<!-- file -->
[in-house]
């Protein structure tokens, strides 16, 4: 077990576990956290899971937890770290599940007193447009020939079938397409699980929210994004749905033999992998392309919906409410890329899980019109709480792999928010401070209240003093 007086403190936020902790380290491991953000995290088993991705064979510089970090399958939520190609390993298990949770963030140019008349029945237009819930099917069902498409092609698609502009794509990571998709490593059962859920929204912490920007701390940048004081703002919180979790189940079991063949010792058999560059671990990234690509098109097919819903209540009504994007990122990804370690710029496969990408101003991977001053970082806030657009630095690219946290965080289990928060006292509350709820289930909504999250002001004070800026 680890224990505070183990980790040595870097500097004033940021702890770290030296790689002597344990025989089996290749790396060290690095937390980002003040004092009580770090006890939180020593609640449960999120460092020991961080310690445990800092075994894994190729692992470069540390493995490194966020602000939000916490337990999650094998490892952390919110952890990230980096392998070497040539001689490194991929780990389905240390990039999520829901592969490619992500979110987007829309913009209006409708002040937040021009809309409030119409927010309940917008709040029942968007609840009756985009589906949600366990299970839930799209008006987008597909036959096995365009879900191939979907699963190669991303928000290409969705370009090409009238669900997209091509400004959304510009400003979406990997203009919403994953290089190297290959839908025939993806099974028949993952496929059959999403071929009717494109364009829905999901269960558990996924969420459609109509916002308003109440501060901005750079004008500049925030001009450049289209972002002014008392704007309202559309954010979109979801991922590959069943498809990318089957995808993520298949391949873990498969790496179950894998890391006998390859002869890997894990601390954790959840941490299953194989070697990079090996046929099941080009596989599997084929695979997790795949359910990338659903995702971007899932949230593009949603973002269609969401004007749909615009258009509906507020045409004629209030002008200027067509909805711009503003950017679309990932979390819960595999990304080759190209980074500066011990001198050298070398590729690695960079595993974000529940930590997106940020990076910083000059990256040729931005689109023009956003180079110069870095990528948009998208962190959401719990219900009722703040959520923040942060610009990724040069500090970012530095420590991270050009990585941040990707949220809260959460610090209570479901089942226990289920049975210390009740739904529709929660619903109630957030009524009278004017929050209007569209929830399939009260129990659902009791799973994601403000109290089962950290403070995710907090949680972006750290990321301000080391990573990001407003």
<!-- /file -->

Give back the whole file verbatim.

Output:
[in-house]
């Protein structure tokens, strides 16, 4: 077990576990956290899971937890770290599940007193447009020939079938397409699980929210994004749905033999992998392309919906409410890329899980019109709480792999928010401070209240003093 007086403190936020902790380290491991953000995290088993991705064979510089970090399958939520190609390993298990949770963030140019008349029945237009819930099917069902498409092609698609502009794509990571998709490593059962859920929204912490920007701390940048004081703002919180979790189940079991063949010792058999560059671990990234690509098109097919819903209540009504994007990122990804370690710029496969990408101003991977001053970082806030657009630095690219946290965080289990928060006292509350709820289930909504999250002001004070800026 680890224990505070183990980790040595870097500097004033940021702890770290030296790689002597344990025989089996290749790396060290690095937390980002003040004092009580770090006890939180020593609640449960999120460092020991961080310690445990800092075994894994190729692992470069540390493995490194966020602000939000916490337990999650094998490892952390919110952890990230980096392998070497040539001689490194991929780990389905240390990039999520829901592969490619992500979110987007829309913009209006409708002040937040021009809309409030119409927010309940917008709040029942968007609840009756985009589906949600366990299970839930799209008006987008597909036959096995365009879900191939979907699963190669991303928000290409969705370009090409009238669900997209091509400004959304510009400003979406990997203009919403994953290089190297290959839908025939993806099974028949993952496929059959999403071929009717494109364009829905999901269960558990996924969420459609109509916002308003109440501060901005750079004008500049925030001009450049289209972002002014008392704007309202559309954010979109979801991922590959069943498809990318089957995808993520298949391949873990498969790496179950894998890391006998390859002869890997894990601390954790959840941490299953194989070697990079090996046929099941080009596989599997084929695979997790795949359910990338659903995702971007899932949230593009949603973002269609969401004007749909615009258009509906507020045409004629209030002008200027067509909805711009503003950017679309990932979390819960595999990304080759190209980074500066011990001198050298070398590729690695960079595993974000529940930590997106940020990076910083000059990256040729931005689109023009956003180079110069870095990528948009998208962190959401719990219900009722703040959520923040942060610009990724040069500090970012530095420590991270050009990585941040990707949220809260959460610090209570479901089942226990289920049975210390009740739904529709929660619903109630957030009524009278004017929050209007569209929830399939009260129990659902009791799973994601403000109290089962950290403070995710907090949680972006750290990321301000080391990573990001407003």